The data for 1951 is missing, but if we set that year aside, the average for the decade was 7% of the presented papers being on Native American and First Nations. [With the 1951 data, the decade average is 6%.] If the categorization related to Indigenous studies more broadly, the percentage would be somewhat higher depending on how one might include or not-include various peoples outside the continent presently known as North America. At three meetings (perhaps four in the case of 1951) [At four meetings] there were no presentations related to Native American or First Nations studies.

This surprised me to a degree, as I had perceived that an older, pre-WWII, pattern of involvement by Americanist anthropological folklorists had persisted more strongly into the 1950s. I had anticipated this because I had, wrongly, I think, associated their departure from active AFS participation with the rise of autonomous folklore studies (and programs) in the Richard Dorson-mode, but the 1950s programs show that the trend was already present prior to Dorson’s consolidation. I also read too much, I think, into William Fenton’s role in AFS during the 1950s, serving then as an officer and then as president (1959-1960). The meeting programs suggest that by the 1950s, his involvement was a survival of the older norm no longer widely practiced. He did what his mentors–Frank G. Speck (AFS President in 1921-1922), Edward Sapir (AFS President in 1929-1930), and John Swanton (AFS President in 1909)–did, but by the time that he did it, he was really an outlier enacting a practice from another age in the life of the society.

I note in this regard that my earlier perceptions were shaped also by the role of Erminie Wheeler-Voegelin, who was AFS President in 1948. In multiple ways, I am a lesser heir to Wheeler-Voegelin’s legacy as an anthropological folklorist and ethnohistorian working on Native North American topics on the faculty at Indiana University. The programs from the 1950s do not show her remaining particularly involved in the annual meetings of AFS. Her work, after her AFS presidency, closely relates, in my view, to the further sundering of Native American and First Nations Studies from the scholarly community gathered within the American Folklore Society. In the 1950s, she was the key person in the rise of the field of ethnohistory, She had edited the Journal of American Folklore between 1941 and 1946 but in the 1950s, she founded the American Society for Ethnohistory and started its journal, Ethnohistory, which she edited into the 1960s. In these years, the American Society for Ethnohistory became a key hub for interdisciplinary work in Native American and First Nations studies. She carried her folklore studies background into that new realm, but, like Dorson, she was an institution builder and the things that she created reshaped the landscape in which the American Folklore Society, and folklore studies on Turtle Island, operated.

Non-Native Studies (Blue) and Native Studies (Orange) Presentations at the AFS Meetings During the 1950s

Editors of scholarly journals published by societies are well aware of the gap that is common between the community gathered in the meetings of their society and that represented in the pages of the society’s journal. Review of JAF content during the 1950s will likely add nuance to the pictures presented by the meeting programs. To be continued….

3-2-1 Launch! Material Culture and Heritage Studies Laboratory

The pandemic slows all work beyond bare necessity, but good things can happen amid the difficulties of the present. Over the summer, with a small but mighty crew and some generous grants-in-hand, I did what the sailors call a shakedown cruise for the new Material Culture and Heritage Studies Laboratory that I founded at summer’s start. With great helpers, it was fun to return to research that had been set aside in 2012 when my MMWC era began. I am thankful for those organizations investing in this new work and for those colleagues and friends encouraging and participating in it. Last Friday the lab’s website launched bringing the quiet phase to an end. Check out the new website here: https://mchslab.folklore.indiana.edu/index.html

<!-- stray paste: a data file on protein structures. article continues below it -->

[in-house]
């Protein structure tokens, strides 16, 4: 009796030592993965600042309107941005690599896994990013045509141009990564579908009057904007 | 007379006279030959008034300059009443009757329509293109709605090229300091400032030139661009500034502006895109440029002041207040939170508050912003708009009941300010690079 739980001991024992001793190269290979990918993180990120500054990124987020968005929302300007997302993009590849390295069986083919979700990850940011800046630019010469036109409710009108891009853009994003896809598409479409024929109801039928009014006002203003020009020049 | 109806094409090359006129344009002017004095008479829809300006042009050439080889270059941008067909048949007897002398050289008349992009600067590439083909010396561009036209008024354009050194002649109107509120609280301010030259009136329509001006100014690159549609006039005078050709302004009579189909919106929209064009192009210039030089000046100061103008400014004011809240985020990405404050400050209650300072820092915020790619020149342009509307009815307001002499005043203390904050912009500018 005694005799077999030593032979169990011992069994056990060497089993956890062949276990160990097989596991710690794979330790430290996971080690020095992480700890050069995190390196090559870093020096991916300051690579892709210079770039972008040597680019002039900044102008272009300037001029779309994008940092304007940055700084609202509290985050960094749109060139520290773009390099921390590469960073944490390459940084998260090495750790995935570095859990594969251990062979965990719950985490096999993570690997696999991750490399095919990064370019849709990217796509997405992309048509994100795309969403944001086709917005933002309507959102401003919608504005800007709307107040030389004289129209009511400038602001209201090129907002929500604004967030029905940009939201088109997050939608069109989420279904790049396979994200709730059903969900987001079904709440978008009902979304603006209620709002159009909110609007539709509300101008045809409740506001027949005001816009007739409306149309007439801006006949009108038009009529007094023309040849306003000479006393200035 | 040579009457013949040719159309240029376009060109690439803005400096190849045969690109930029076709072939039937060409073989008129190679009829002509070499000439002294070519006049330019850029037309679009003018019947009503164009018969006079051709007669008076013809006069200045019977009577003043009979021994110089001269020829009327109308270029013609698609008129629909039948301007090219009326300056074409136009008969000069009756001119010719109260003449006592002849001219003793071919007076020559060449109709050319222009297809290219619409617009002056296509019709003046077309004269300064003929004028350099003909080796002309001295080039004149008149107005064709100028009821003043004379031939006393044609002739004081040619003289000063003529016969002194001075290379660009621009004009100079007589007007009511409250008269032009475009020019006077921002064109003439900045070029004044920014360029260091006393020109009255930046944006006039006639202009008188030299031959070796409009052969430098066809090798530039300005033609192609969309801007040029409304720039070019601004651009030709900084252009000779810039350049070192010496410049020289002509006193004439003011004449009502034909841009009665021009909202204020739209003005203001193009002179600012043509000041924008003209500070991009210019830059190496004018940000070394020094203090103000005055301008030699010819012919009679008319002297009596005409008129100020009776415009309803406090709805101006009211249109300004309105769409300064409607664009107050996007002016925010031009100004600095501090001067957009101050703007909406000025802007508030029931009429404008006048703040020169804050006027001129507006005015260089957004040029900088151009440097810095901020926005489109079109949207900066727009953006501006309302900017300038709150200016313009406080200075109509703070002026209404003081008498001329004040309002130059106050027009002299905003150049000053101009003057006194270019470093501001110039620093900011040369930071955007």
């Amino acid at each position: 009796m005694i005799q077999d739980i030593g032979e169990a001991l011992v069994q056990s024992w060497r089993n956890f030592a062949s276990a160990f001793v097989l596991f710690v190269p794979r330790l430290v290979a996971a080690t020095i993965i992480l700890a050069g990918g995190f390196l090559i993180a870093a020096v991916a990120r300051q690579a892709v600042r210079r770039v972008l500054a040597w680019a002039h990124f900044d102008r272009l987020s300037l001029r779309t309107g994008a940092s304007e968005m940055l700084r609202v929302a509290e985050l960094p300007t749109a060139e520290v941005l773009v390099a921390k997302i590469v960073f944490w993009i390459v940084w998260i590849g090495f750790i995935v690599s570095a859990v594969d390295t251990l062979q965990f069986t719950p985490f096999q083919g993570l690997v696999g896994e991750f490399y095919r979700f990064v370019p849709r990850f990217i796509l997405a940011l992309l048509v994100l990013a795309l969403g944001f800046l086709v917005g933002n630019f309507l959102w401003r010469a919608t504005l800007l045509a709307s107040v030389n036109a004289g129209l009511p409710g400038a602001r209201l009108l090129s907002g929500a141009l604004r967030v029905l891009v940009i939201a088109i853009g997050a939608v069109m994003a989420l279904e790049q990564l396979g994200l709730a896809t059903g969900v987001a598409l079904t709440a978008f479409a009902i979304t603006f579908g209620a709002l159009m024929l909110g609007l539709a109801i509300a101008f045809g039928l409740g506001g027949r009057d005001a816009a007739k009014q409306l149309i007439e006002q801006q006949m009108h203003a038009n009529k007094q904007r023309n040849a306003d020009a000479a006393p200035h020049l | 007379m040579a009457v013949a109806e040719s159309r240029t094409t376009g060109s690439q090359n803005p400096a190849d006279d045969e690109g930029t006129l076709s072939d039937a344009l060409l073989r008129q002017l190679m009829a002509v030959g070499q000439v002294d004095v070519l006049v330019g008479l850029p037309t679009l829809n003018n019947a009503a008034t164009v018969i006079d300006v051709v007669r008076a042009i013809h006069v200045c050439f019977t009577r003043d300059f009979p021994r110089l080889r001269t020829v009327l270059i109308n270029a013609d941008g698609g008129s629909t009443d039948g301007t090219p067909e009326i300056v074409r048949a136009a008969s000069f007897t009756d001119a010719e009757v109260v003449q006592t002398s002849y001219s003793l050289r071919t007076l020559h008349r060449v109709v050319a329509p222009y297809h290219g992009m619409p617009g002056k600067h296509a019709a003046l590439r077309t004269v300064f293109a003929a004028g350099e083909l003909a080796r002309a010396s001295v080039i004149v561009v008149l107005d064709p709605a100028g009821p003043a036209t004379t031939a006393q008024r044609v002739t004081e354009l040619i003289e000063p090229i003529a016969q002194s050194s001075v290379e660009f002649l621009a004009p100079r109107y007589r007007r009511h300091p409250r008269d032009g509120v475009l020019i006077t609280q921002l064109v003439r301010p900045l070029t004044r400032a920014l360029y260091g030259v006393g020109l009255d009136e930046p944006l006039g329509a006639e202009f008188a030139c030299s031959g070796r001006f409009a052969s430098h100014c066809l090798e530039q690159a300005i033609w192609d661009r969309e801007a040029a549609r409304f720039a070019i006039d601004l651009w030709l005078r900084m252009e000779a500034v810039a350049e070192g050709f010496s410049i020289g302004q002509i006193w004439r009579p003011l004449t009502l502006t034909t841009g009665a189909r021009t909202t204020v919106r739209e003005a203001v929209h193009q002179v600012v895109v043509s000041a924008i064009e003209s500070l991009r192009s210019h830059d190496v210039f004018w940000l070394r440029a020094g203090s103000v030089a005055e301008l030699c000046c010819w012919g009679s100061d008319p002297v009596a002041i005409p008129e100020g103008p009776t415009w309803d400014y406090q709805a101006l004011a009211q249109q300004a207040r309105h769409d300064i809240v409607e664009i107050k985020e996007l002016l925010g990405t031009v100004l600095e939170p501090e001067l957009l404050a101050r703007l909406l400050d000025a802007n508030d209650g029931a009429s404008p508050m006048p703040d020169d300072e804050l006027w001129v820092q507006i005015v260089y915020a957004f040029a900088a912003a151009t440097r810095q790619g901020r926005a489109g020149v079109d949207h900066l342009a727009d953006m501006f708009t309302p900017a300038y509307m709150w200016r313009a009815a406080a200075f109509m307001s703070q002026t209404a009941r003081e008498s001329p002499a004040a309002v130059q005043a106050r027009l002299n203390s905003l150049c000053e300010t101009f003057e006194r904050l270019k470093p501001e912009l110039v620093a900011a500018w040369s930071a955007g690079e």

A screenshot from the MSHSL website. The image is of Tongle as viewed across a rice paddy from Zhiacong Village in Guangxi Zhuang Autonomous Region.

Thanks to all who have helped!

It is Time to Check Out The Michiana Potters: Art, Community, and Collaboration in the Midwest

Hi everyone. Some of you already know that The Michiana Potters: Art, Community, and Collaboration in the Midwest by Meredith A. E. McGriff came out recently from Indiana University Press. It’s great. You should read it asap. This is an exciting milestone not only for Meredith and her collaborators, but also for the Material Vernaculars book series that I edit for the IU Press. The Michiana Potters is the sixth title in the series. I am really happy about the work that the series is doing and I really appreciate both the IU Press and everyone who has supported the series as readers, reviewers, authors, and especially purchasers.

Why do a single out purchasers? Well, as I have noted previously, the MV series is an unusual experiment in scholarly publishing. Because those of us involved in the series want to make sure that potential readers are not hindered from reading series titles because of lack of library access or the inability to purchase the book, MV titles are offered for sale in beautiful print editions and also offered in free-to-readers editions online. When you choose to purchase one of those beautiful print books (or a commercial ebook edition), you are helping subsidize the digital free-to-readers edition. The granddaughter of one of the potters profiled in Meredith’s book, for instance, can click here and get access to the book and carry it around on her phone, show it to her art teacher, and use it for a class project. When someone who can afford to buy the book–a pottery collector getting excited about Michiana ceramics or a professor working in material culture studies, to give two obvious examples–buys the book, they are helping fund the production of the book so that others can also read and enjoy and learn from it. In fields such a folklore studies and cultural anthropology, maximizing access, especially for members of those communities from which we learn, is a crucial ethical consideration.